Title: Into Thin Air: A Personal Account of the Mount Everest Disaster
Author: Jon Krakauer
Source: Purchased (Book of the Month Club)
One sentence synopsis
Jon Krakauer writes about his trip to the top of Mount Everest that ended in tragedy.
“This forms the nub of a dilemma that every Everest climber eventually comes up against: in order to succeed you must be exceedingly driven, but if you’re too driven you’re likely to die.”
Being a woman that loves to lose herself in a fantasy setting, I have spent many of my reading years actively avoiding non-fiction books. I had a lot of preconceived notions about non-fiction, chief among them being that they all read like stale textbooks. As I got older, though, I decided to dip my toes into the genre and ended up picking up A Walk in the Woods by Bill Bryson. I absolutely LOVED it and, just like that, a whole new genre was opened before me.
The main thing I loved about A Walk in the Woods was the narrative writing style. It was far from dry; it was witty and interesting and I couldn’t put it down. As I looked for more non-fiction books to read, I tried to find books that were written in a similar style. Someone suggested Into the Wild by Jon Krakauer, the story of a young man named Christopher McCandless who leaves his life behind to try and survive in the Alaskan wilderness. I was not disappointed. Krakauer definitely wrote with a conversational tone that sucked me into the story and held me in its grip until the end. So, when I noticed that his book about his experience on Mount Everest was available from Book of the Month Club, I picked it up.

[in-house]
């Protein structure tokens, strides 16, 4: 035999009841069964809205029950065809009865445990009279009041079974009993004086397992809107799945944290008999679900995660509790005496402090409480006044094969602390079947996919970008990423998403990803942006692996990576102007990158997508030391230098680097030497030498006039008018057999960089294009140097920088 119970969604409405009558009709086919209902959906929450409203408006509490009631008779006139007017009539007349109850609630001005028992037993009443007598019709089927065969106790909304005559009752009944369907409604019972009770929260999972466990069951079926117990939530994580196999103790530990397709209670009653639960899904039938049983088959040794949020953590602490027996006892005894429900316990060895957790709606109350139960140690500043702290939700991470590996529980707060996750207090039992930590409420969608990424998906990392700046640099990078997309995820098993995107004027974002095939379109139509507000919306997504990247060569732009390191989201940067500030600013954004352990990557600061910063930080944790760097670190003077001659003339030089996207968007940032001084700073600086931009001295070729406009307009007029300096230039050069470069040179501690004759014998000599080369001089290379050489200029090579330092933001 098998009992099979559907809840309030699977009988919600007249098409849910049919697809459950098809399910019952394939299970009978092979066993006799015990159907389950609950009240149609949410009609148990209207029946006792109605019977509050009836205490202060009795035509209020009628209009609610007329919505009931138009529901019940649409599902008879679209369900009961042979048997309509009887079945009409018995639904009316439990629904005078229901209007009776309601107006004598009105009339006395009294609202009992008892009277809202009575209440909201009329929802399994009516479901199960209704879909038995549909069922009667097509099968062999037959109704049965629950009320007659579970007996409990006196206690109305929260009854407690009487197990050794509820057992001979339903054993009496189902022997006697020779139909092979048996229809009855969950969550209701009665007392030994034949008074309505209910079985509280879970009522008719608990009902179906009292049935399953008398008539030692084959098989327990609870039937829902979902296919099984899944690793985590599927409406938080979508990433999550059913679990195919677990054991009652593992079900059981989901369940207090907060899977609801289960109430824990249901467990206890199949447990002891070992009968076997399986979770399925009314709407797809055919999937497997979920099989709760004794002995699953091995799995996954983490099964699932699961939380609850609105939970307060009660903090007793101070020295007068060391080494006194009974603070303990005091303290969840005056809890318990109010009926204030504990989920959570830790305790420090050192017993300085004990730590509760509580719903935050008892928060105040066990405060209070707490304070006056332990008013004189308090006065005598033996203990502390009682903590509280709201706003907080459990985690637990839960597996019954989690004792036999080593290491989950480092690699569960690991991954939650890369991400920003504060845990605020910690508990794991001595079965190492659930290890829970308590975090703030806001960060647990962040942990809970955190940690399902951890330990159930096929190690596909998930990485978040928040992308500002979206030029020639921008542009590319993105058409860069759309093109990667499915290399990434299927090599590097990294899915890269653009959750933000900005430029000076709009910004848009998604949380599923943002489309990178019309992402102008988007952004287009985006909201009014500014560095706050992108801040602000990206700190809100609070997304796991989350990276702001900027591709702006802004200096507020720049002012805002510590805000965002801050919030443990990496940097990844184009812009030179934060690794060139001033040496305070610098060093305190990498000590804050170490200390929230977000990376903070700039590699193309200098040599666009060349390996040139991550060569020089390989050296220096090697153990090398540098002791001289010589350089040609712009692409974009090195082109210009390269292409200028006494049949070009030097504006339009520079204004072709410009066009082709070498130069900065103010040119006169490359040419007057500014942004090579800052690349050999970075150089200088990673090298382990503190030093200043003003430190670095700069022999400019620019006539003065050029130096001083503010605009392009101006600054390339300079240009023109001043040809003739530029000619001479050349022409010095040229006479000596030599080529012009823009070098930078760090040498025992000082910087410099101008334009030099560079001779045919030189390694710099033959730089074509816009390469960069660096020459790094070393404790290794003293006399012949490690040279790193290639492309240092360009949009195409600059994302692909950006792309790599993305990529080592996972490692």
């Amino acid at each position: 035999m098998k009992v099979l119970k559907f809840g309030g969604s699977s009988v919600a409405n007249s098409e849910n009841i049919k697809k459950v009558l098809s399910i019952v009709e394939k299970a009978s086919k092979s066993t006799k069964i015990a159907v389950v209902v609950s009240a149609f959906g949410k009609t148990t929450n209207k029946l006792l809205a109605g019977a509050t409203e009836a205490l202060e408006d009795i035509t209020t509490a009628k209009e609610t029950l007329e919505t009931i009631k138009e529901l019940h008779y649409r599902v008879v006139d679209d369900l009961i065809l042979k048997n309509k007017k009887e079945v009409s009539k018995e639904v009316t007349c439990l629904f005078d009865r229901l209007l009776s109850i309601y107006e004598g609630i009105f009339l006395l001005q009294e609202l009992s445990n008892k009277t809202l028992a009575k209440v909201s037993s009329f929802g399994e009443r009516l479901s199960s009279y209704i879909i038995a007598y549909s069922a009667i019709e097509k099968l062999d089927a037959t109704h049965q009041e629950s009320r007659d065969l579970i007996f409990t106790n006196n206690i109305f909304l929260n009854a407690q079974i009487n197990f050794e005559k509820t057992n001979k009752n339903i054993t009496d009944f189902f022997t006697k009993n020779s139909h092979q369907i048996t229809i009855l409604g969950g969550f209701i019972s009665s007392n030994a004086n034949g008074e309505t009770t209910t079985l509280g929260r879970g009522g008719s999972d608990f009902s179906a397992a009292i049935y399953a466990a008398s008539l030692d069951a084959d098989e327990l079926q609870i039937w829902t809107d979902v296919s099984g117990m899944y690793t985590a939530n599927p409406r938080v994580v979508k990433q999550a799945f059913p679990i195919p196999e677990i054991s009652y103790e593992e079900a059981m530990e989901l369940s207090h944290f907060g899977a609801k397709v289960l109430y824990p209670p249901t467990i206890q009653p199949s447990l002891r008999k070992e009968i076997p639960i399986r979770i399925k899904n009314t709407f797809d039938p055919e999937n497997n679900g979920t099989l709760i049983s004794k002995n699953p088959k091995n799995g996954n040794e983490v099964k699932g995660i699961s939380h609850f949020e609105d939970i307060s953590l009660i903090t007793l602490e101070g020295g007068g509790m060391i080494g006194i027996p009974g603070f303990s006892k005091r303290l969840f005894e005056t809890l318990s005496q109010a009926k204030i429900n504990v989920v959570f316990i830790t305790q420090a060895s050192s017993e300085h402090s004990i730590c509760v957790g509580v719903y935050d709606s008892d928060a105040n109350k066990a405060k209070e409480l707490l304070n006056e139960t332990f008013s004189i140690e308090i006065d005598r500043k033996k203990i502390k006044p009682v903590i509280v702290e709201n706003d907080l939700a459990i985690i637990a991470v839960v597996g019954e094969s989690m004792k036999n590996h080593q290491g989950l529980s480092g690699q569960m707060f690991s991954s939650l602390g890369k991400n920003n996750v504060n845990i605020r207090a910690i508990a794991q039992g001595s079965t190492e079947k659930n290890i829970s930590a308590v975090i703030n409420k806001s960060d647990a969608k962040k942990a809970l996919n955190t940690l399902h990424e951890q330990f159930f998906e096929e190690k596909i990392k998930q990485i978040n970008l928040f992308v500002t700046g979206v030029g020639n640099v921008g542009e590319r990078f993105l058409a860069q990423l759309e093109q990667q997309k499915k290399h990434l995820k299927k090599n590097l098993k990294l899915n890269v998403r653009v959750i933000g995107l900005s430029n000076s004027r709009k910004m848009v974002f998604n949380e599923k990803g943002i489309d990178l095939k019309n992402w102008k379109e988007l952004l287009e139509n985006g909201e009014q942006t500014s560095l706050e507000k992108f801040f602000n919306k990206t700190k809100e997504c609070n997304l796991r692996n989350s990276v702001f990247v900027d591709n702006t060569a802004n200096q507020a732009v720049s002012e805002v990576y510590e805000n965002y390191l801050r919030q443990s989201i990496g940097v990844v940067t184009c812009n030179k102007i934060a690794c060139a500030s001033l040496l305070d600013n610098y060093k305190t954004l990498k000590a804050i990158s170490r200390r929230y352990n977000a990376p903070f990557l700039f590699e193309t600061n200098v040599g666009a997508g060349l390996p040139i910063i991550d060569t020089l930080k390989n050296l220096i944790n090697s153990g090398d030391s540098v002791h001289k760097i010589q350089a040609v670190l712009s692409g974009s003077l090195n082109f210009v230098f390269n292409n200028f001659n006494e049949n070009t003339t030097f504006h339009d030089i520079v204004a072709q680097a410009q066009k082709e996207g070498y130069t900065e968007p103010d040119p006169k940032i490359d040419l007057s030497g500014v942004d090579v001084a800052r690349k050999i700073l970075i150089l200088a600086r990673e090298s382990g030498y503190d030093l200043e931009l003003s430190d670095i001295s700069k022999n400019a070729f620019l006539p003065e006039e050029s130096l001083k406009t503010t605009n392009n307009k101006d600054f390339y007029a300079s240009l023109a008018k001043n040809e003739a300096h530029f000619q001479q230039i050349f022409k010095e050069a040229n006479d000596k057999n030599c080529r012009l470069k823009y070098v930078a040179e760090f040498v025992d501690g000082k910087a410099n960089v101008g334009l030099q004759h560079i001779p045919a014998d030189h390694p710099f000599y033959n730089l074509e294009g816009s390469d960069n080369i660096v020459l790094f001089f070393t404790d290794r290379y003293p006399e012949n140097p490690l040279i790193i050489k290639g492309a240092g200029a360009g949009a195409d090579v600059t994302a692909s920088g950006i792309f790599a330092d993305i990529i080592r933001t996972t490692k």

So. This book. The delivery was similarly well received by me, but this book still fell flat. And I think it was because of the topic. Not because of the tragedy, though that was rather hard to read, but because mountain climbing just sounds AWFUL. The entire time I was reading this book, I couldn’t stop thinking, “Why are you people willingly putting yourselves through this?!” Krakauer goes into detail about the effects high altitude climbing has on the human body and NONE of it is pleasant. I suppose I get that people do it for the clout, but even reading this account from the viewpoint of a former climbing addict, I just… could not understand the appeal. And that made the tragedy seem that much more pointless.
I did enjoy Krakauer’s attempt to broach the subject of the commercialization of Mount Everest. I felt he spent a decent amount of time discussing what professional climbers felt about the subject and how climbing guides felt. I don’t think enough time was spent discussing how the commercialization has affected Nepal and the Sherpas, but I understand that it wasn’t meant to be the focus of the book. The focus was the tragedy and Krakauer’s attempt to try and give the most accurate account possible. Still, I felt like a little more time could have been spent exploring this topic.
Final thoughts: Though I still enjoyed Krakauer’s writing style, this topic and I just didn’t jive. Also, I will NEVER go mountain climbing. No thank you.
Have any of you read this book? What were your thoughts on it?
Let me know in the comments!
And, as always, happy reading!
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